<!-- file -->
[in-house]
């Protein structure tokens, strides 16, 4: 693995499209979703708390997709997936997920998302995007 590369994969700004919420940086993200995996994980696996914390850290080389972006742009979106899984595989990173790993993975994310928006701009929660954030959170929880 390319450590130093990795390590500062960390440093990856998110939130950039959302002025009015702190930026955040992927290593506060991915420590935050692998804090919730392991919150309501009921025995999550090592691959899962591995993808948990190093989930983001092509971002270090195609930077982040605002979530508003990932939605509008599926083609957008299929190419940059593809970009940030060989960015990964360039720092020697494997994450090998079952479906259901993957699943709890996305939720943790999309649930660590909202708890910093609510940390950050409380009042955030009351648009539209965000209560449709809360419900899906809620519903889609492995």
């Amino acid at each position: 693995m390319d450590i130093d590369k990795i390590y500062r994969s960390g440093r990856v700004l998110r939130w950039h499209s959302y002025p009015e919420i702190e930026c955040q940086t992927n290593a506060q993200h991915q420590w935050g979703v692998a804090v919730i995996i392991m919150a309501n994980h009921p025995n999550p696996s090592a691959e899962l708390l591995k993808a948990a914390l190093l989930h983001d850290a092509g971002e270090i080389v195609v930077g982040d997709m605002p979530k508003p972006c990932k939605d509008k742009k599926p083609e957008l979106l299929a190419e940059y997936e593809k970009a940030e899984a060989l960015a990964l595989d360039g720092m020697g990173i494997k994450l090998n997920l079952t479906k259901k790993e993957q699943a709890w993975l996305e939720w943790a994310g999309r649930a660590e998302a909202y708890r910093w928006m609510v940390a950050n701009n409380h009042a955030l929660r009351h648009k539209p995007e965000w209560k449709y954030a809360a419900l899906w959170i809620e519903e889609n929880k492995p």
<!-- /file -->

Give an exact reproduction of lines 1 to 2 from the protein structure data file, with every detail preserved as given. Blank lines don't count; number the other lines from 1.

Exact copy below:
[in-house]
């Protein structure tokens, strides 16, 4: 693995499209979703708390997709997936997920998302995007 590369994969700004919420940086993200995996994980696996914390850290080389972006742009979106899984595989990173790993993975994310928006701009929660954030959170929880 390319450590130093990795390590500062960390440093990856998110939130950039959302002025009015702190930026955040992927290593506060991915420590935050692998804090919730392991919150309501009921025995999550090592691959899962591995993808948990190093989930983001092509971002270090195609930077982040605002979530508003990932939605509008599926083609957008299929190419940059593809970009940030060989960015990964360039720092020697494997994450090998079952479906259901993957699943709890996305939720943790999309649930660590909202708890910093609510940390950050409380009042955030009351648009539209965000209560449709809360419900899906809620519903889609492995």